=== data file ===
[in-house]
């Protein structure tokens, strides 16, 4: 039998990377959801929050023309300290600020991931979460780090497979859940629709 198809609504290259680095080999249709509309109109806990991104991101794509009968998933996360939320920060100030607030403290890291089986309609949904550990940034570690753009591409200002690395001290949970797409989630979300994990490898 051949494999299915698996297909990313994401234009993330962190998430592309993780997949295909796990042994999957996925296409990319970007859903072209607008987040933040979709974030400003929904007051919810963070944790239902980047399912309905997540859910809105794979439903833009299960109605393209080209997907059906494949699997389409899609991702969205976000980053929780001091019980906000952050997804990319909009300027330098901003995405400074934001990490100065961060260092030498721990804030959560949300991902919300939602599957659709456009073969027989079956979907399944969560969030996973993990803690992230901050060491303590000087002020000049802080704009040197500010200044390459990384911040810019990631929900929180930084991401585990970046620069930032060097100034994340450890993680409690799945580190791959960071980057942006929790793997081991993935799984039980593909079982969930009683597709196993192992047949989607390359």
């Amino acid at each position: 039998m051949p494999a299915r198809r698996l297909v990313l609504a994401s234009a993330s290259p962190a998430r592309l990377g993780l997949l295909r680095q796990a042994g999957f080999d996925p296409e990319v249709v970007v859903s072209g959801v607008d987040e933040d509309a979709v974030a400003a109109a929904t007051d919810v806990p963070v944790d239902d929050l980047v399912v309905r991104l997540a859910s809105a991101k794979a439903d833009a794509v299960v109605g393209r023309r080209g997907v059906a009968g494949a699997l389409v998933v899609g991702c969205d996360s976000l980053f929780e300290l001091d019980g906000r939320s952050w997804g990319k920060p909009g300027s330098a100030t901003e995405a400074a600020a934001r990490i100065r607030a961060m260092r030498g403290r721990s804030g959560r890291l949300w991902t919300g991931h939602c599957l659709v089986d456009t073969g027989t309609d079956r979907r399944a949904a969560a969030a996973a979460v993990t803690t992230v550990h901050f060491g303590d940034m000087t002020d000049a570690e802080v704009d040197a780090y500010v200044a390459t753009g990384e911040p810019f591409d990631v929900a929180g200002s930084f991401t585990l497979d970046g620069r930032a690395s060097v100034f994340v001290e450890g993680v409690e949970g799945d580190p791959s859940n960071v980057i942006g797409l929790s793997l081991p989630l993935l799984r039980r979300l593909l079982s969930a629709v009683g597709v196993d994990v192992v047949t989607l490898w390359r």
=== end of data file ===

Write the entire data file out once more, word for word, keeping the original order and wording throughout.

[in-house]
């Protein structure tokens, strides 16, 4: 039998990377959801929050023309300290600020991931979460780090497979859940629709 198809609504290259680095080999249709509309109109806990991104991101794509009968998933996360939320920060100030607030403290890291089986309609949904550990940034570690753009591409200002690395001290949970797409989630979300994990490898 051949494999299915698996297909990313994401234009993330962190998430592309993780997949295909796990042994999957996925296409990319970007859903072209607008987040933040979709974030400003929904007051919810963070944790239902980047399912309905997540859910809105794979439903833009299960109605393209080209997907059906494949699997389409899609991702969205976000980053929780001091019980906000952050997804990319909009300027330098901003995405400074934001990490100065961060260092030498721990804030959560949300991902919300939602599957659709456009073969027989079956979907399944969560969030996973993990803690992230901050060491303590000087002020000049802080704009040197500010200044390459990384911040810019990631929900929180930084991401585990970046620069930032060097100034994340450890993680409690799945580190791959960071980057942006929790793997081991993935799984039980593909079982969930009683597709196993192992047949989607390359």
């Amino acid at each position: 039998m051949p494999a299915r198809r698996l297909v990313l609504a994401s234009a993330s290259p962190a998430r592309l990377g993780l997949l295909r680095q796990a042994g999957f080999d996925p296409e990319v249709v970007v859903s072209g959801v607008d987040e933040d509309a979709v974030a400003a109109a929904t007051d919810v806990p963070v944790d239902d929050l980047v399912v309905r991104l997540a859910s809105a991101k794979a439903d833009a794509v299960v109605g393209r023309r080209g997907v059906a009968g494949a699997l389409v998933v899609g991702c969205d996360s976000l980053f929780e300290l001091d019980g906000r939320s952050w997804g990319k920060p909009g300027s330098a100030t901003e995405a400074a600020a934001r990490i100065r607030a961060m260092r030498g403290r721990s804030g959560r890291l949300w991902t919300g991931h939602c599957l659709v089986d456009t073969g027989t309609d079956r979907r399944a949904a969560a969030a996973a979460v993990t803690t992230v550990h901050f060491g303590d940034m000087t002020d000049a570690e802080v704009d040197a780090y500010v200044a390459t753009g990384e911040p810019f591409d990631v929900a929180g200002s930084f991401t585990l497979d970046g620069r930032a690395s060097v100034f994340v001290e450890g993680v409690e949970g799945d580190p791959s859940n960071v980057i942006g797409l929790s793997l081991p989630l993935l799984r039980r979300l593909l079982s969930a629709v009683g597709v196993d994990v192992v047949t989607l490898w390359r």